Power Play

War, Unemployment, Deficits and ... Salt? New York Mayor Wants Serving Reductions

New York City health officials have battled trans fat and high-calorie fast food. Now, they're taking on salt. (AP Photo)

New York City health officials have battled trans fat and high-calorie fast food. Now, they're taking on salt. (AP Photo)

Health care, unemployment, terrorism, war, deficits and ... salt?

That appears the latest controversy on the plate of at least one prominent politician.

New York City Mayor Michael Bloomberg wants the Health Department to add salt to a crackdown list of foods that includes a ban on transfats and a requirement for fast food restaurants to display nutrition labels. 

Now Bloomberg wants to go nationwide, urging a ruling to limit the salt in prepared foods sold in the city by 25 percent by 2014.

Britain introduced a stealth volunteer salt reduction program 10 years ago, which has taken root and resulted in salt consumption to .30 ounces from .33 ounces per person per day. British salt reduction supporters say the crackdown has reduced by 6,000 the number of deaths per year in that country.

One area in Britain where salt was cut most was in bread. But a New York Post editorial found it odd that a mayor who salts his Saltine crackers and eats burnt-bacon-and-peanut-butter sandwiches would call for a sodium crackdown. 

Nutritionists say excessive dietary salt can cause increased blood pressure, which leads to heart disease, the No. 1 killer in America.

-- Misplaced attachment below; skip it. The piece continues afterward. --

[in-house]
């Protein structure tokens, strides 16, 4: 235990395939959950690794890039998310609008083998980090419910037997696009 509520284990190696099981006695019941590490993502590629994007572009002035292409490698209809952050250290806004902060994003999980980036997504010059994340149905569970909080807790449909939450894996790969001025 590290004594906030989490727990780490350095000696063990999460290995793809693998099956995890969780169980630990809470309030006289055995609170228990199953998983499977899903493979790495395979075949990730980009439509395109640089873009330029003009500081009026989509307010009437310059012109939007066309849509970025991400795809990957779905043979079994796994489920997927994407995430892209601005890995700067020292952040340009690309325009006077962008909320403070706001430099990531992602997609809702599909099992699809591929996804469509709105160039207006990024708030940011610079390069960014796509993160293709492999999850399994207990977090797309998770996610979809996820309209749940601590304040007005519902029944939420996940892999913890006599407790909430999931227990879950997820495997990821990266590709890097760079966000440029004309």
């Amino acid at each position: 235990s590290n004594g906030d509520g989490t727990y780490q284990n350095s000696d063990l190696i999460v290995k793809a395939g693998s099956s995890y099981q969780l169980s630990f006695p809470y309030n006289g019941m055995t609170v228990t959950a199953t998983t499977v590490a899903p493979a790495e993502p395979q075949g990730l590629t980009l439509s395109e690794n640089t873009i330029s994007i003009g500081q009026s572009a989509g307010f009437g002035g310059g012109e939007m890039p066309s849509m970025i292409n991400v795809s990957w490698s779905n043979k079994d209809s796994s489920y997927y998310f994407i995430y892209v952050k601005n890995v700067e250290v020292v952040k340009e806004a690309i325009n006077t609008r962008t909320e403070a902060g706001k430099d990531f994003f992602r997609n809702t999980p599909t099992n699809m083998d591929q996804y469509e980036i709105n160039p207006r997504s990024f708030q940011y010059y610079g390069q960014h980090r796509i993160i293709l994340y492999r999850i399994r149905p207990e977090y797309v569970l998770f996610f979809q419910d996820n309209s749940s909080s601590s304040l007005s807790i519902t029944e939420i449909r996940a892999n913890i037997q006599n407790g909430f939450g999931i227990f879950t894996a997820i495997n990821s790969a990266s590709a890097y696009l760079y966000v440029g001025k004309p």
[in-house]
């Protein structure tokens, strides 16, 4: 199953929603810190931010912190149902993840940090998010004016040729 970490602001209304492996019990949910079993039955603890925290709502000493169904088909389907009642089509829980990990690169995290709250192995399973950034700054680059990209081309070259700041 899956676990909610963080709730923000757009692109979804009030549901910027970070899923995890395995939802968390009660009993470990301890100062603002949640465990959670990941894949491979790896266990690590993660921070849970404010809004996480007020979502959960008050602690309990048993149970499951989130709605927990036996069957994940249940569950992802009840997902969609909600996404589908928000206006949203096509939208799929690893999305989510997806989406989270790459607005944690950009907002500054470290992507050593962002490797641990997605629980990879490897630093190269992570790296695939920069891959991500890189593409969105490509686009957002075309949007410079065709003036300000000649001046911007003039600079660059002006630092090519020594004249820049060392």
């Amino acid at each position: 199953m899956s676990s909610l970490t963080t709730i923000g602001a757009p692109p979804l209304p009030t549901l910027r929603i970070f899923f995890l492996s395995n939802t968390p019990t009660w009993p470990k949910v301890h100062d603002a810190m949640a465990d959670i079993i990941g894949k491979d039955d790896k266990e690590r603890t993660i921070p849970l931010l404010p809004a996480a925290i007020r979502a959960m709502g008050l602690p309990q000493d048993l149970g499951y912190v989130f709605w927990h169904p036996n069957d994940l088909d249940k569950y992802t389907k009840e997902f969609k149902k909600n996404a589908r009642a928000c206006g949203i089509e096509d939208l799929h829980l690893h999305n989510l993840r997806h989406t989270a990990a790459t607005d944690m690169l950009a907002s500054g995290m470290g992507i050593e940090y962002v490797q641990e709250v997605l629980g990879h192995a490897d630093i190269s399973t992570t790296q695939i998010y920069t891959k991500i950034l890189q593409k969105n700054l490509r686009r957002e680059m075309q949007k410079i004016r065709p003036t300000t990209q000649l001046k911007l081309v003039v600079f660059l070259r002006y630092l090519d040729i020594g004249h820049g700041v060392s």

Nutritionist Keri Glassman said Americans consume about double the sodium they should, and the New York plan would not prohibit people from using a salt shaker.

"They're just trying to control the amount of salt that we get in our diet that we don't even know we're getting that we find in packaged processed foods. Let us take control, if you want to add some then that's your choice, but at least have the choice," she said.

But Justin Wilson, a senior research analyst with Consumer Freedom, said the "one-size-fits-all policy" applies to only a small part of the population, and not even everyone who needs it since "only 30 percent of people with high blood pressure need to reduce their salt intake."

"I think Mayor Bloomberg fancies himself to be a big brother," Wilson told Fox News. "He's slowly but surely regulating New Yorkers' diet to be just plain old bland. And I think it's just inappropriate for the government to mandate how much salt that we can eat, especially when you consider not everyone needs to have a low-salt diet." 

Actress Suzanne Somers, a cancer survivor who's become an expert on alternative health care remedies, said sea salt actually lowers blood pressure rather than raising it. A simple switch from table salt to sea salt could make the difference in people's health as well as tamping down the ire of the city's chefs.